Through the course of our lives we meet all sorts of interesting people.
We come across them in happy and sad moments, special occasions and tragedies. Some of those people we’d like to forget, others make a lasting impression and others still challenge us to become better versions of ourselves.
Recently, I met two women who have devoted their lives to helping others. Though they have vastly different stories and motivation behind their efforts, both are people we should aspire to be more like.
They are “warrior women,” as the young woman I met from Alaska would call them.
She says she is working toward that moniker, following in the footsteps of her mother and “second mother” who make things happen, especially to better the lives of those around them.
At first glance, Shayla Silva, the woman from Alaska, seems to be leading a charmed life. She is a former Miss Alaska International, graceful, confident and has an exciting career with a fire department that she loves.
Yet, if you take time to talk to her, you will learn that her past is filled with darkness and tragedies, including domestic violence, that led her to contemplate suicide.
Somehow she learned to turn that around, looking for the light in every situation, no matter how dark and uses whatever platforms she can to share her story, giving “hope to the hopeless and a voice to the voiceless.”
She explained: “Life is like a roller coaster, full of ups and downs and you only get hurt if you get off in the middle.”
You can read about Shayla in the article that starts on the front page of this issue.
The other, Amy Moore Peterson, was living a practically picture-perfect life with her husband, a commercial pilot when they received a diagnosis that he had early onset Alzheimer’s disease. In just a little more than 10 years, he had to quit flying and was dead.
Since then, she has taken her “been there, done that” attitude and turned it into an opportunity to help others find the resources they need and advocate for those affected by Alzheimer’s disease.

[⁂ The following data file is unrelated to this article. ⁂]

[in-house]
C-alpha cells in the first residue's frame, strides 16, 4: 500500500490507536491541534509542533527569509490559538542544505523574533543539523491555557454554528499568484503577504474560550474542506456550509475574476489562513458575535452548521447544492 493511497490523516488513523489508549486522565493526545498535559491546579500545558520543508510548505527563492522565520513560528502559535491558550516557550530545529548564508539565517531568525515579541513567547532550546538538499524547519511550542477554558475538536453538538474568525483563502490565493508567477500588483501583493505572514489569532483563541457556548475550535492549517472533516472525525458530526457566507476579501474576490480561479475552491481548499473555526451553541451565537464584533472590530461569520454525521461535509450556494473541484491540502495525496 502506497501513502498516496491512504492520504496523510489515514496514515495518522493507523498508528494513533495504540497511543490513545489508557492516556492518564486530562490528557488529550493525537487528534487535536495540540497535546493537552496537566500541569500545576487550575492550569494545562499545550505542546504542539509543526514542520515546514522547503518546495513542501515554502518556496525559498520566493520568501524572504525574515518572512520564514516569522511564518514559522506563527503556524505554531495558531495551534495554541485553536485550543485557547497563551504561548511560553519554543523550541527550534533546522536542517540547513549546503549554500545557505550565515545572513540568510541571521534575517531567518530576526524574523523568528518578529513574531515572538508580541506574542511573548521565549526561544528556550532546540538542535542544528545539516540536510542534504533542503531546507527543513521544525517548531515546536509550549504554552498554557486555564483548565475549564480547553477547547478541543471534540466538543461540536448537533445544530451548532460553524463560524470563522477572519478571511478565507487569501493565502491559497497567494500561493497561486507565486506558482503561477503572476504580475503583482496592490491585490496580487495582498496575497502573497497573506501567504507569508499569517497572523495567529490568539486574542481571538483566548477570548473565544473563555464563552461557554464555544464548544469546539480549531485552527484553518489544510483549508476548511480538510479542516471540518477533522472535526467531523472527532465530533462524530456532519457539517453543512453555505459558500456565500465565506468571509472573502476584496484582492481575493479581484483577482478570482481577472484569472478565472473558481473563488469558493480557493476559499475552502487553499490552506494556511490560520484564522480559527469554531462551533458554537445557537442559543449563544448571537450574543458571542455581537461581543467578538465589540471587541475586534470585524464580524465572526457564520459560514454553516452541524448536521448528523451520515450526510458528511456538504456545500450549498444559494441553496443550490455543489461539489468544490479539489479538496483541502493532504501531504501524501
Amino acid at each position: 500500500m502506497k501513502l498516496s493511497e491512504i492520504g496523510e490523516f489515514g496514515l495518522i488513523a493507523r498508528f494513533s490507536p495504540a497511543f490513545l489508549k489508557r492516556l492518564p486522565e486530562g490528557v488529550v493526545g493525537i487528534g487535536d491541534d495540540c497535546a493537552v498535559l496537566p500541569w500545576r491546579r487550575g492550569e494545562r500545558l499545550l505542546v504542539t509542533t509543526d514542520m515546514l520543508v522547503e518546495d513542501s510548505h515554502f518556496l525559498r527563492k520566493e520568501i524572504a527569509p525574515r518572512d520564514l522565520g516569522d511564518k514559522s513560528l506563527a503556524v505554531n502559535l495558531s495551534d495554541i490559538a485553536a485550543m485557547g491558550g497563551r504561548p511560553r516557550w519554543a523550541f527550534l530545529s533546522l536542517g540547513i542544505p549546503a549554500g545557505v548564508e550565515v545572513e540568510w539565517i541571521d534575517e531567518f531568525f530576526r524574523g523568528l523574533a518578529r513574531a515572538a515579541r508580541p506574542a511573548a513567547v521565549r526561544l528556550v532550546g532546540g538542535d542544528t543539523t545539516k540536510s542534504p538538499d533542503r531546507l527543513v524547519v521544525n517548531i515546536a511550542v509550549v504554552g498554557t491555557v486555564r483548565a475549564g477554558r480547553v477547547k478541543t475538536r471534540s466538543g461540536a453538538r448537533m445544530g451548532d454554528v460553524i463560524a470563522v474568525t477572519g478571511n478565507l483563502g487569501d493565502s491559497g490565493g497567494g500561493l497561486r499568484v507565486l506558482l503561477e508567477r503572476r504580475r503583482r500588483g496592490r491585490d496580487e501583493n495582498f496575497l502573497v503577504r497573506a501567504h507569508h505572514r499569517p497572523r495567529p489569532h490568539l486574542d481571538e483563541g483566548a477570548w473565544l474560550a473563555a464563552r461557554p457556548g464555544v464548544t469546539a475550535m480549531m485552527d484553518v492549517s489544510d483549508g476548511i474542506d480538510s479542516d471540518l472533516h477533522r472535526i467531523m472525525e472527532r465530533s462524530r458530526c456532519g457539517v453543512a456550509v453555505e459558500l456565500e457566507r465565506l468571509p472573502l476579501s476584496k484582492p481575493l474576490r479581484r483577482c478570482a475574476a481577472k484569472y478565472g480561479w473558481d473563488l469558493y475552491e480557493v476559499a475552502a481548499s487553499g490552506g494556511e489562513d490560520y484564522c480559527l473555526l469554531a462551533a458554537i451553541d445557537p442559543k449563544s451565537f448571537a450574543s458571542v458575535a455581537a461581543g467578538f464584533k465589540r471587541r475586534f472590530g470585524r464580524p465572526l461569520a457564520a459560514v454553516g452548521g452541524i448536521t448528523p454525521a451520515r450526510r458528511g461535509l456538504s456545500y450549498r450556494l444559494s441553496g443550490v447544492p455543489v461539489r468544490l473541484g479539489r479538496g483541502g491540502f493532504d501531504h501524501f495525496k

You can read about Amy later this month.
There are plenty of other warrior women here in town, too. They serve on the boards of directors for nonprofit and philanthropic organizations, raising funds and awareness for an assortment of causes such as promoting literacy and helping the homeless or providing scholarships so people can pursue their own passions.
They also serve on city commissions working to help preserve historic properties, making sure there are recreational opportunities for people of all ages and organizing special events such as the upcoming July 4th Damboree.
Some of those that I have been fortunate enough to meet are Charm McElree, who volunteers with Operation Recognition to see that those who left high school early to serve in the armed forces receive their diplomas; Jill Rowland-Lagan, who promotes all the good things about Boulder City through her work at the Boulder City Chamber of Commerce; Susan Johnson, who put her focus on those who often need the most help: senior citizens and hospital patients; and Dyanah Musgrave, who is working to create kits for those battling cancer based on her experiences and literally helps brighten the holiday season by hosting thousands of people at her home, affectionately dubbed The Christmas House.
I, too, have volunteered hundreds of hours to help the communities I have called home and hope that my efforts have earned me “warrior woman” status, although I admit my shield has gotten a little dusty lately and needs some shining. But I have no doubt that some cause or event will soon cross my path and I will once again battle for the betterment of others.
Hali Bernstein Saylor is editor of the Boulder City Review. She can be reached at email@example.com or at 702-586-9523. Follow @HalisComment on Twitter.